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Memories Forever: Yearbook Staff Collaborates to Compile Year in Review

Lila Epstein ’10

CHRONICLING MEMORIES: Jen Abrams ’11, along with the rest of the yearbook staff around her, crafts pages in the yearbook. The staff meets after school every day to take photos and compile a year’s worth of information. | Photo by Lila Epstein '10

Years into the future, when Staples students want to relive a school dance, reminisce about a notable sporting event, or remind themselves of one of their friends or classmates, they will refer to “The Stapelite,” the school yearbook. However, compiling memories of the clubs, athletics, and academics at Staples is no easy feat. Putting together the yearbook keeps a dedicated staff working all year round.

The Production

The yearbook consists of over 400 pages with separate deadlines throughout the year.

“For example, right after we come back from winter break we have 72 pages due which we are doing from the Senior and Academic sections,” Editor–in–Chief Rosie Levenson ’11 said.

To meet these deadlines, the staff has to spend many afternoons putting everything together.

“We usually stay until about 4 p.m. every day or at least four days a week. Sometimes we stay later. Around our deadlines we may have to stay later until we finish all of our work,” Arts and Academics editor Jen Abrams ’11 said.

The yearbook is split up into several sections such as Sports, Arts, Academics, Seniors and Upperclassmen, and each section has its own separate editors.

“Being an editor on the yearbook staff is not only having to manage your own sections, photos, articles and graphics for our deadlines but also managing and helping everyone else out with their own sections,” Levenson said.

The Challenges

One trial that the yearbook staff was confronted with this year was an abrupt change in leadership.

“We had already chosen Maanvi Mittal [’10] to be our Editor[–in–Chief] for the 2009-2010 year, but right before the school year came to a close she found out she was moving back to California for her senior year,” Levenson said.

As a result, Levenson and Adele Shenoy ’11 became Editors–in–Chief, which was an unexpected surprise because the chief is usually a senior. The staff now, consisting predominantly of juniors, does not have older students to instruct them.

“Last year the seniors gave us jobs and told us what to do each day. This year we were just handed our positions and at first we didn’t know how to use InDesign [the computer program the staff uses],” sports and KD Devoll ’11, editor of the Senior and the Sports sections, said.

While the staff members have adjusted and are now proficient in InDesign, they sometimes have trouble filling in content before deadlines, simply because they are dependent on others for content.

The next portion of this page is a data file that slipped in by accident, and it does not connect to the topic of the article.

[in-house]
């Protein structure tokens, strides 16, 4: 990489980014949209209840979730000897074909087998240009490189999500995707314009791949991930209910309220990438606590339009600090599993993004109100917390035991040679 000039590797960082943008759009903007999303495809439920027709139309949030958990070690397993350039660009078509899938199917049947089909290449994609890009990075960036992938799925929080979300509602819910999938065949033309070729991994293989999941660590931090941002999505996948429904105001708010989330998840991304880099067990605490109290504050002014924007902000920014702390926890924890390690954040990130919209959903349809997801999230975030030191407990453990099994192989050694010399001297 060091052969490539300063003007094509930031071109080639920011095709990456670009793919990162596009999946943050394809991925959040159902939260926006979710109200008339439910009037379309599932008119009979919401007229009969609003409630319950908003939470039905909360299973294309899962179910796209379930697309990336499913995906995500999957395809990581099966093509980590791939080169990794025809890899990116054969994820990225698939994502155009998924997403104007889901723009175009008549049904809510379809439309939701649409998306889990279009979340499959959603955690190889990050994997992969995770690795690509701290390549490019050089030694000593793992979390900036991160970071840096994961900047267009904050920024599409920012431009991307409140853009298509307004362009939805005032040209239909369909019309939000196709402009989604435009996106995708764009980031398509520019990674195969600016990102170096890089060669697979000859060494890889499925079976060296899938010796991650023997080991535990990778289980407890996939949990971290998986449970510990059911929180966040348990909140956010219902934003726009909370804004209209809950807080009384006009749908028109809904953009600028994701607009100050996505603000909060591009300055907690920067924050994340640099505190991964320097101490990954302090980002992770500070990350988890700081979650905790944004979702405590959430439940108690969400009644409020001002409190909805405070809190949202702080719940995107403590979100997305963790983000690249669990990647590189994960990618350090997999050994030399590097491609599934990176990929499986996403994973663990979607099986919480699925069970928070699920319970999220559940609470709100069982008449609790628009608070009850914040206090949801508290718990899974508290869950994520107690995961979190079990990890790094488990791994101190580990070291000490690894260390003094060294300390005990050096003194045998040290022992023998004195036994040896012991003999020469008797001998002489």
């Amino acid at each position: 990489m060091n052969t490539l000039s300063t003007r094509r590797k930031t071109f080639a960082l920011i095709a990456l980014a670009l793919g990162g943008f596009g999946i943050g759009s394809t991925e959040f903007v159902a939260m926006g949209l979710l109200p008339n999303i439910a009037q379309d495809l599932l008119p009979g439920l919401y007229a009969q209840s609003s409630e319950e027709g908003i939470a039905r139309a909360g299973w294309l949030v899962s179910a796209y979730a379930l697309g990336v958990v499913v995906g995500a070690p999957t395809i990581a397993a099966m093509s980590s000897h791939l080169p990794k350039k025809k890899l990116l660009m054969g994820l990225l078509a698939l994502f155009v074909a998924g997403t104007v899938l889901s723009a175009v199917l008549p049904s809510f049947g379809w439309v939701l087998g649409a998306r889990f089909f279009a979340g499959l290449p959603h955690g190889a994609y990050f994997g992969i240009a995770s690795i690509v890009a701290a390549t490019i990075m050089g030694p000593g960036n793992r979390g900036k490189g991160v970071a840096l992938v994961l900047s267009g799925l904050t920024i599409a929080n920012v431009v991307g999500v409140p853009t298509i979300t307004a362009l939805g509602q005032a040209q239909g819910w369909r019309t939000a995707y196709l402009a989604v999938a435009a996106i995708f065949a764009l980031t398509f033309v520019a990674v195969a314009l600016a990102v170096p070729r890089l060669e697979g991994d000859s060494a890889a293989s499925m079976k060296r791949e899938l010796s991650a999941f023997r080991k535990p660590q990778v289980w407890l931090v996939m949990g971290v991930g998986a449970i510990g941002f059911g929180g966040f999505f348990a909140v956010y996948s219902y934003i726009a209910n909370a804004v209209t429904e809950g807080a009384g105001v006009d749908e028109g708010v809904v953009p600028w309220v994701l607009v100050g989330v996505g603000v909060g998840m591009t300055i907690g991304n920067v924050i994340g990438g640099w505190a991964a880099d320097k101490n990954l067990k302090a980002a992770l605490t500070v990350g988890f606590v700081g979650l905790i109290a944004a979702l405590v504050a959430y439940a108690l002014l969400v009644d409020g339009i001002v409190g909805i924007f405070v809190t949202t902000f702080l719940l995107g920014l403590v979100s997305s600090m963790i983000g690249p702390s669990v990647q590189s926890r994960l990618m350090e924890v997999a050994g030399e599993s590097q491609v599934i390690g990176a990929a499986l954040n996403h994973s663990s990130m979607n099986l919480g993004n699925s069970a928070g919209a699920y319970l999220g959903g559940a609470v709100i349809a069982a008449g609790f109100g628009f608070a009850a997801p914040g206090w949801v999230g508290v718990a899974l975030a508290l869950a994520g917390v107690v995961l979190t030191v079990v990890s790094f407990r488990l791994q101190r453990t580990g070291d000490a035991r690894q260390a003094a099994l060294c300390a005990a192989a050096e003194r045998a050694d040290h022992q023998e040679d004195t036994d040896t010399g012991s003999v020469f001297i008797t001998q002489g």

“It was really hard meeting deadlines because for a lot of the pages, we had to rely on other people,” Shenoy said. “Getting quotes to put on pages, for example, was really hard, but was necessary for the deadlines.”

Underclassman and Sports editor Andrea Stefenson ’11 agrees that at times it is hard to get other people to submit material such as photos of themselves to accompany a quote they submitted.

Team Camaraderie

The extremely close friendships amongst members of the yearbook staff were mostly formed before they started working together.

“We all got involved when we were freshman and looking for an activity to do,” DeVoll said. “We thought yearbook would be fun, so we went to the first meeting and we ended up sticking with it.”

The editors agree that their camaraderie has a very positive effect on the production of the yearbook.

“I like that we’re all close friends. I know it’s so cliché. It’s a loving community,” Shenoy said.

Levenson agrees that their close friendships are conducive to a great working environment.

“The atmosphere you will find in the Yearbook office is always happy and fun,” Levenson said. “You can be yourself without worrying about what others think of you, and it’s fantastic getting to spend hours during and after school working people with people I love.”

The staff has a great rapport with the yearbook administrator Liz Shaffer, who they lovingly call “Lizard” or “Lizard of Oz.”

“She has been so great and helpful especially because we are all juniors and less experienced then the staff of previous years,” Stefenson said. The staff’s love for Shaffer is reciprocated.

“We have a terrific staff this year with a lot of energy and dedication,” Shaffer said. “I’m very fortunate to be working with them.”

In addition, the staff has an advisor Dan Woog who also is very helpful according to staff members.

The Results

At the end of the year the hard work of the staff finally pays off when they get to see the finished product distributed to the hundreds of students who bought it.

“It’s fun reminiscing about all the stories we had, like what we had to go through to get a page done,” Shenoy said.

Levenson agrees that seeing the final result is one of the most rewarding parts of the process.

“I am so proud to know that the book I have been working on all year is finally done, and will be appreciated by all Staples students—not only when it comes out, but 50 years later past students are reminiscing about old friends and fun times,” Levenson said.

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